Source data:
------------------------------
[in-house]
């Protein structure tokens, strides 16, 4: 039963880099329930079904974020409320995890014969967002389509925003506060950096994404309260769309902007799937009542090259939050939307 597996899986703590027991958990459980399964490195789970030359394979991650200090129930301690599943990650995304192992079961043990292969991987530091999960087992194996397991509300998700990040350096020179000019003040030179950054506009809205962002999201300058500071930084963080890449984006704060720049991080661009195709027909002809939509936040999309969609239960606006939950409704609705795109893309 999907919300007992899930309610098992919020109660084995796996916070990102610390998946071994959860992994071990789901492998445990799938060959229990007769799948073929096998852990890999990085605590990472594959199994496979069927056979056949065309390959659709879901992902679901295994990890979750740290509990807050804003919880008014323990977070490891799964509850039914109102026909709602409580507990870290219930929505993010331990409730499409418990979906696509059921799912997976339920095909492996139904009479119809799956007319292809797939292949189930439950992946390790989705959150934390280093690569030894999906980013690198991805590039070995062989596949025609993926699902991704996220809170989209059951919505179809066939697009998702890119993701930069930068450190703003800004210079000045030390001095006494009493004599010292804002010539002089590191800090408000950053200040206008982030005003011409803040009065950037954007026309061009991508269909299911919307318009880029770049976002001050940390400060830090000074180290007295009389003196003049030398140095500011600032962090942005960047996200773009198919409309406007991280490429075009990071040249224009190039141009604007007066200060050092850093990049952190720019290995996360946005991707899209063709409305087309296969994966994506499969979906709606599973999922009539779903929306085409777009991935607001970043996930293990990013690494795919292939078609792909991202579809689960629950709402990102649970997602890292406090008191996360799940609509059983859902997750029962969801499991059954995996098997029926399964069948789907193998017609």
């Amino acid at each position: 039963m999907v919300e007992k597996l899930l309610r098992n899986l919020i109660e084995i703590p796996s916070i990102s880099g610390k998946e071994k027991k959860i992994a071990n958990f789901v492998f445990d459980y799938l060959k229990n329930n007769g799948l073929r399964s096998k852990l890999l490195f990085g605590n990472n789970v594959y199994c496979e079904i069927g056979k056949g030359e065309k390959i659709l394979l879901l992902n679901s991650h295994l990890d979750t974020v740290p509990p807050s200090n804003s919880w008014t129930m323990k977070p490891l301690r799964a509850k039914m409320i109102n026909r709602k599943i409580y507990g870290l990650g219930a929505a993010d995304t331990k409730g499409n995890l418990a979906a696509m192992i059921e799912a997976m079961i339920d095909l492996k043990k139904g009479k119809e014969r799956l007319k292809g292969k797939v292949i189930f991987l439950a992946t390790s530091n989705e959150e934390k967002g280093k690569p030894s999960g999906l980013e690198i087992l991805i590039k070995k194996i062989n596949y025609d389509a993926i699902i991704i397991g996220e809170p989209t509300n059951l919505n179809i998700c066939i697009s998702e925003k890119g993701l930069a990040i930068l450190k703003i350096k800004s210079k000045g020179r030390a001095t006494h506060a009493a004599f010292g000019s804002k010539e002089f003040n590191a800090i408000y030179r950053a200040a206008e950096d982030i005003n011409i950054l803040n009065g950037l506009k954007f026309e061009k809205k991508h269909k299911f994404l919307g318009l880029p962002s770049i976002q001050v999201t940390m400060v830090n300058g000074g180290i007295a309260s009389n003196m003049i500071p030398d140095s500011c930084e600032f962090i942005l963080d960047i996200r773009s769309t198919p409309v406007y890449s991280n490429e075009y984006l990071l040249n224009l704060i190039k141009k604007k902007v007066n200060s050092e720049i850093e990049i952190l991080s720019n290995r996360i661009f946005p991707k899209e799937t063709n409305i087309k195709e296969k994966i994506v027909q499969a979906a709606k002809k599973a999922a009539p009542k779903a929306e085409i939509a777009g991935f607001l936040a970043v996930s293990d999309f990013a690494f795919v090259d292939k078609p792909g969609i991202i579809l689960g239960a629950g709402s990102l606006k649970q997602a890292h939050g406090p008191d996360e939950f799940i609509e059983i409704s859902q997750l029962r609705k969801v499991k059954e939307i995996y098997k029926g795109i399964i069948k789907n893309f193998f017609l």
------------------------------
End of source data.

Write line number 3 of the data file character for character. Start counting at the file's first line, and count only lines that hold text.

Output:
């Amino acid at each position: 039963m999907v919300e007992k597996l899930l309610r098992n899986l919020i109660e084995i703590p796996s916070i990102s880099g610390k998946e071994k027991k959860i992994a071990n958990f789901v492998f445990d459980y799938l060959k229990n329930n007769g799948l073929r399964s096998k852990l890999l490195f990085g605590n990472n789970v594959y199994c496979e079904i069927g056979k056949g030359e065309k390959i659709l394979l879901l992902n679901s991650h295994l990890d979750t974020v740290p509990p807050s200090n804003s919880w008014t129930m323990k977070p490891l301690r799964a509850k039914m409320i109102n026909r709602k599943i409580y507990g870290l990650g219930a929505a993010d995304t331990k409730g499409n995890l418990a979906a696509m192992i059921e799912a997976m079961i339920d095909l492996k043990k139904g009479k119809e014969r799956l007319k292809g292969k797939v292949i189930f991987l439950a992946t390790s530091n989705e959150e934390k967002g280093k690569p030894s999960g999906l980013e690198i087992l991805i590039k070995k194996i062989n596949y025609d389509a993926i699902i991704i397991g996220e809170p989209t509300n059951l919505n179809i998700c066939i697009s998702e925003k890119g993701l930069a990040i930068l450190k703003i350096k800004s210079k000045g020179r030390a001095t006494h506060a009493a004599f010292g000019s804002k010539e002089f003040n590191a800090i408000y030179r950053a200040a206008e950096d982030i005003n011409i950054l803040n009065g950037l506009k954007f026309e061009k809205k991508h269909k299911f994404l919307g318009l880029p962002s770049i976002q001050v999201t940390m400060v830090n300058g000074g180290i007295a309260s009389n003196m003049i500071p030398d140095s500011c930084e600032f962090i942005l963080d960047i996200r773009s769309t198919p409309v406007y890449s991280n490429e075009y984006l990071l040249n224009l704060i190039k141009k604007k902007v007066n200060s050092e720049i850093e990049i952190l991080s720019n290995r996360i661009f946005p991707k899209e799937t063709n409305i087309k195709e296969k994966i994506v027909q499969a979906a709606k002809k599973a999922a009539p009542k779903a929306e085409i939509a777009g991935f607001l936040a970043v996930s293990d999309f990013a690494f795919v090259d292939k078609p792909g969609i991202i579809l689960g239960a629950g709402s990102l606006k649970q997602a890292h939050g406090p008191d996360e939950f799940i609509e059983i409704s859902q997750l029962r609705k969801v499991k059954e939307i995996y098997k029926g795109i399964i069948k789907n893309f193998f017609l």